Fig.3 – Remote temperature acquired by the WeSU.

Note that, we can use the data and post process it to achieve more information:as example we can calculate additional parameters like the slope, the mean or the minimum and maximum.

4 A bike ride to collect  pressure data

4.1 The experiment

In the second test, we will evaluate the accuracy of the barometer of WeSU collecting the environment pressure during a bike ride and compare the result with altitude retrieved on the internet. There are several websites to calculates the map total ascension, starting from a selected route, as example Sport Route Planner. It also allow to create a graph of this parameter along an estimated travel time.

4.2 Preliminary notes

The barometer sensor (LPS25HB) has a range of 260 hPa up to 1260 hPa, with a sensitivity in high resolution of 0.01 hPa. To properly stimulate it, before start the test we suggest to plan a route with a series of climbs and descents.

Remember to save the altitude graph generated for our planned route. We need it for the following steps of the test.

In our case the altitude graph associated to our planned route is shown in the following image:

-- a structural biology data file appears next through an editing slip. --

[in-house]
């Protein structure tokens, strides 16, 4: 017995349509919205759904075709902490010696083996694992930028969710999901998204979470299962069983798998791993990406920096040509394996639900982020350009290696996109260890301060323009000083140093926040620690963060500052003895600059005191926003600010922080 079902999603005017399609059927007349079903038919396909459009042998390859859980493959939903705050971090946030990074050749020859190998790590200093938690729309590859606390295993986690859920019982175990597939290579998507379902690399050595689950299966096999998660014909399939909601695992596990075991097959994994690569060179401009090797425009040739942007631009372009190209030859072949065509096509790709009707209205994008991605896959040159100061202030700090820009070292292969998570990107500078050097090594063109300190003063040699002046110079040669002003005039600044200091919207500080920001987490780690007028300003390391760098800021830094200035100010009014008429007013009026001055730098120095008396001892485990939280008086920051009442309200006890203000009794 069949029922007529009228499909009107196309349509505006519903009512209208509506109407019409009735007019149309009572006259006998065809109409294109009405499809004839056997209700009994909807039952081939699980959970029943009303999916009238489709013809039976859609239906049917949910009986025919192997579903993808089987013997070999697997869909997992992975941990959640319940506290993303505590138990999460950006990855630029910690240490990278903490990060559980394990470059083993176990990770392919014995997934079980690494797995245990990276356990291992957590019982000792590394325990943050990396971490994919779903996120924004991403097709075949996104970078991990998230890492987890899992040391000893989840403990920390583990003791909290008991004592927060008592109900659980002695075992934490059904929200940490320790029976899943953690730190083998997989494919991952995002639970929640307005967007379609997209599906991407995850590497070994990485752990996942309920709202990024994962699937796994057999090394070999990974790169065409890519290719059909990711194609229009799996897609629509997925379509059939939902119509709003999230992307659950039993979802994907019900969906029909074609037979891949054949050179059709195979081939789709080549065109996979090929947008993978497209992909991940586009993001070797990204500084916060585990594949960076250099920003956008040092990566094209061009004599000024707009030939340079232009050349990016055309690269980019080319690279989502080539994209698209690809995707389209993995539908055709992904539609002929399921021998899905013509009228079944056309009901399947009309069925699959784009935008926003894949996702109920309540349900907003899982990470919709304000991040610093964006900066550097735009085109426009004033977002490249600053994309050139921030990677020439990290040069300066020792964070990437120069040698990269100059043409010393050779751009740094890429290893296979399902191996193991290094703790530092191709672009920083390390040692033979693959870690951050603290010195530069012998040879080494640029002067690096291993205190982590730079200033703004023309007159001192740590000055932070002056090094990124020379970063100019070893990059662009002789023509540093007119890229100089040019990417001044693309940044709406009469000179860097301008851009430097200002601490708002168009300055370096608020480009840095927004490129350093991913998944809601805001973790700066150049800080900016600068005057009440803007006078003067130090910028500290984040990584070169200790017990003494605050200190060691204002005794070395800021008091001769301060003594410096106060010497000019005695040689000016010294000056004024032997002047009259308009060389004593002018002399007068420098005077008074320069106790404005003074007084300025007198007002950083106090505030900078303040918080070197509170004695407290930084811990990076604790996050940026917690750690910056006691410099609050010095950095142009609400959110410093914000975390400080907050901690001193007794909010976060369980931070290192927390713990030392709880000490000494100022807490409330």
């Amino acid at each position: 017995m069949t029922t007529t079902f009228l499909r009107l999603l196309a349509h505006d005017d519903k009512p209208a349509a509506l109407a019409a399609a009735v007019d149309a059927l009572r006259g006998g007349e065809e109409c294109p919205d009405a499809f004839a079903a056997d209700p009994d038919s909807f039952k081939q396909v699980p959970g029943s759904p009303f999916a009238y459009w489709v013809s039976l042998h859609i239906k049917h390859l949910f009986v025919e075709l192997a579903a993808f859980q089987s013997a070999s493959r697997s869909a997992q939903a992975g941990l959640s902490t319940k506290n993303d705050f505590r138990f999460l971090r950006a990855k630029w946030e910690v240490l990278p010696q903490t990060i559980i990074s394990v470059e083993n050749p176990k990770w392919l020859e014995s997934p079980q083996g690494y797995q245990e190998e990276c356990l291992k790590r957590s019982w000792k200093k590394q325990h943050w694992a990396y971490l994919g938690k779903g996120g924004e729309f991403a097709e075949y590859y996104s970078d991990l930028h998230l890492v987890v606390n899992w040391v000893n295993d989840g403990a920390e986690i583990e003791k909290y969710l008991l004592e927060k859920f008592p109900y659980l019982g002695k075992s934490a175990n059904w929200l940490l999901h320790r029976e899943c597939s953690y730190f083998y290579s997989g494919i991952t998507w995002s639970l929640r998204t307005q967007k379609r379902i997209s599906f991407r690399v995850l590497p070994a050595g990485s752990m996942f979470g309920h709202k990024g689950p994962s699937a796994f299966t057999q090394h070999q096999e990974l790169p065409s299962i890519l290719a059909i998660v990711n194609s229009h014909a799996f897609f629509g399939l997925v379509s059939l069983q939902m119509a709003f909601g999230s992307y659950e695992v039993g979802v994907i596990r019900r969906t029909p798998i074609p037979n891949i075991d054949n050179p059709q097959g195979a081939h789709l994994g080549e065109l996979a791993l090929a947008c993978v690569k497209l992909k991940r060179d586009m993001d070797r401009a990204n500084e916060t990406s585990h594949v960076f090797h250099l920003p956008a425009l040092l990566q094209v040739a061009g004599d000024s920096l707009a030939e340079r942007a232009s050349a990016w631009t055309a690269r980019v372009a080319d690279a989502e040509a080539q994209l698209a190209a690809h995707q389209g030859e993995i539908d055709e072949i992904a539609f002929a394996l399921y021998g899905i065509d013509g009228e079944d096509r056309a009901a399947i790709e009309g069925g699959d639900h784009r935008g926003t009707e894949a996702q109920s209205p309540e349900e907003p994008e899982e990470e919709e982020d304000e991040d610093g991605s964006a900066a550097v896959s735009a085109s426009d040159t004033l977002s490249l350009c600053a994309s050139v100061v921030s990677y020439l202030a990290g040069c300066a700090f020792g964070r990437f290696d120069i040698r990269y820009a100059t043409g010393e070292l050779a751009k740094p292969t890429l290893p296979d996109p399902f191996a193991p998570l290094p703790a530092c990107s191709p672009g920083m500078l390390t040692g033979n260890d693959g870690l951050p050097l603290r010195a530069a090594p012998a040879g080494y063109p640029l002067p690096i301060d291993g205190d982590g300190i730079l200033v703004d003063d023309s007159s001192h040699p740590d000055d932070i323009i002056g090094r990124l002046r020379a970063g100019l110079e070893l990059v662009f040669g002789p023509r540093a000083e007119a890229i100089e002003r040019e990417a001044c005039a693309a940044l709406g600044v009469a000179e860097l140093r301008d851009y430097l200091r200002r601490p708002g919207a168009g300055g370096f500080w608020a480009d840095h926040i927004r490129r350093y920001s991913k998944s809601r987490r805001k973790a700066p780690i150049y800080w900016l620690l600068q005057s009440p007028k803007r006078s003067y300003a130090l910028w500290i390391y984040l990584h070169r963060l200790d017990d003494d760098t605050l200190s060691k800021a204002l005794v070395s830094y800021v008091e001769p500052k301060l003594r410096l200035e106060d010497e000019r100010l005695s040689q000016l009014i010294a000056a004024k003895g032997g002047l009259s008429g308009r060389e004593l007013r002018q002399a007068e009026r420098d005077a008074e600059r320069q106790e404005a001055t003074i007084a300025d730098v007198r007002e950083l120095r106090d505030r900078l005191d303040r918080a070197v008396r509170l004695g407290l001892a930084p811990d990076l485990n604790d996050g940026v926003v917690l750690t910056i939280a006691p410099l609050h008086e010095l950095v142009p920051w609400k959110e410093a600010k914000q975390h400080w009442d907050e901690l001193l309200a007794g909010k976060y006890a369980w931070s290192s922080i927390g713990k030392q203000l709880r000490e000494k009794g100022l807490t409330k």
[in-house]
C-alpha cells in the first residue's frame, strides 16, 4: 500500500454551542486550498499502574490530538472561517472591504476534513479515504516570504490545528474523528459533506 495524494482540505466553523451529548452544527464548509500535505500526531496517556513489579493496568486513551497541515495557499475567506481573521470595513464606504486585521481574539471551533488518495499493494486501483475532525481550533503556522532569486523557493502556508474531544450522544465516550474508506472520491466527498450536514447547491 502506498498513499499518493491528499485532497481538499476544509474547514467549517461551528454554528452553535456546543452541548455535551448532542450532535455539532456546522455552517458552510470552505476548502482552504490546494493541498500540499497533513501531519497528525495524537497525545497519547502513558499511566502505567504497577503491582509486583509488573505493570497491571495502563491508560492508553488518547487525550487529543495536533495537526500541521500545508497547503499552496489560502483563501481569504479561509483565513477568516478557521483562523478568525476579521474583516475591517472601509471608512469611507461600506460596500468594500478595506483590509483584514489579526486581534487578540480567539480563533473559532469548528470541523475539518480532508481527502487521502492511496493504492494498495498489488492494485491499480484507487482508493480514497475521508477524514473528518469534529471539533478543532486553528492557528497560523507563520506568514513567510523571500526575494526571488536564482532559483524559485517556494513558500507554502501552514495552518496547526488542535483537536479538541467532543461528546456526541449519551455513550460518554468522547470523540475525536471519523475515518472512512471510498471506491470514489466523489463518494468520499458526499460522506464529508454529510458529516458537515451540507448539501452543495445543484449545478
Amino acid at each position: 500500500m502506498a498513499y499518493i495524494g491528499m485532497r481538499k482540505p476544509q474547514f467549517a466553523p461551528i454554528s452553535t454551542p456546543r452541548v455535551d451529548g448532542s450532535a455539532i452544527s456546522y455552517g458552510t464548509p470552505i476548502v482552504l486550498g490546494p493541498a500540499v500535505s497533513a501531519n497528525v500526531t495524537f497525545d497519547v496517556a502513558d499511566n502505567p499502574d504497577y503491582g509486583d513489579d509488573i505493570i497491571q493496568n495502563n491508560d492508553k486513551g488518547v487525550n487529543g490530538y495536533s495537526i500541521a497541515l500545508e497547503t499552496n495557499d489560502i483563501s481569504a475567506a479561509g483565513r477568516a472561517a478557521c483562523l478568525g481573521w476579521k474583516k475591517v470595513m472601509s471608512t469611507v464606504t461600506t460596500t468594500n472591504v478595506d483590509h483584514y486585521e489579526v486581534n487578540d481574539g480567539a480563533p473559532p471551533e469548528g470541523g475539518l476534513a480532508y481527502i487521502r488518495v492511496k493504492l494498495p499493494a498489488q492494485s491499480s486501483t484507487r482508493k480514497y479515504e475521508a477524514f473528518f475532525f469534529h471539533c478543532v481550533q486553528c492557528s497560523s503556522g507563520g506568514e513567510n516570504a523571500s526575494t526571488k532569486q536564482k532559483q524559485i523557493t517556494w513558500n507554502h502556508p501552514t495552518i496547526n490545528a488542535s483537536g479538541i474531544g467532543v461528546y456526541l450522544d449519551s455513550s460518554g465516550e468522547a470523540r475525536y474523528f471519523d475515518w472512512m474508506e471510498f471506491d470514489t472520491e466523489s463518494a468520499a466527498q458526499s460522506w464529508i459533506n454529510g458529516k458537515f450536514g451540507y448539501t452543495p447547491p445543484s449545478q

Altitude differences of the path chosen
Fig.4 – Altitude profile of the path chosen.

Before to start the ride we have placed the WeSU in a small bag attached to the bike handlebar.

4.3 Test results

Back home from our test ride, we have import the barometric data to the spreadsheet and plotted the collected data on a graph obtaining the Fig.5.

Pressure graph WESU
Fig.5 – The pressure graph from WeSU Data

To obtain the altitude values we use the formula to find the atmospheric pressure at a given altitude calculating it’s inverse:

Altitude =\frac{ (1 - (\frac{Pressure}{101325})^{(\frac{1}{5,25588})})}{0,0000225577}

4.3.1 Note to calculate the altitude with the spreadsheet

To calculate the altitude values we have to apply the previous inverse formula to the our pressure data. Doing that, we should pay attention to some details.

  • The collected pressure data are expressed in millibars instead the pressure in the formula is expressed in Pascal. Since 1 mbar = 1hPa = 100 Pa, we need to multiply each pressure value for the factor 100.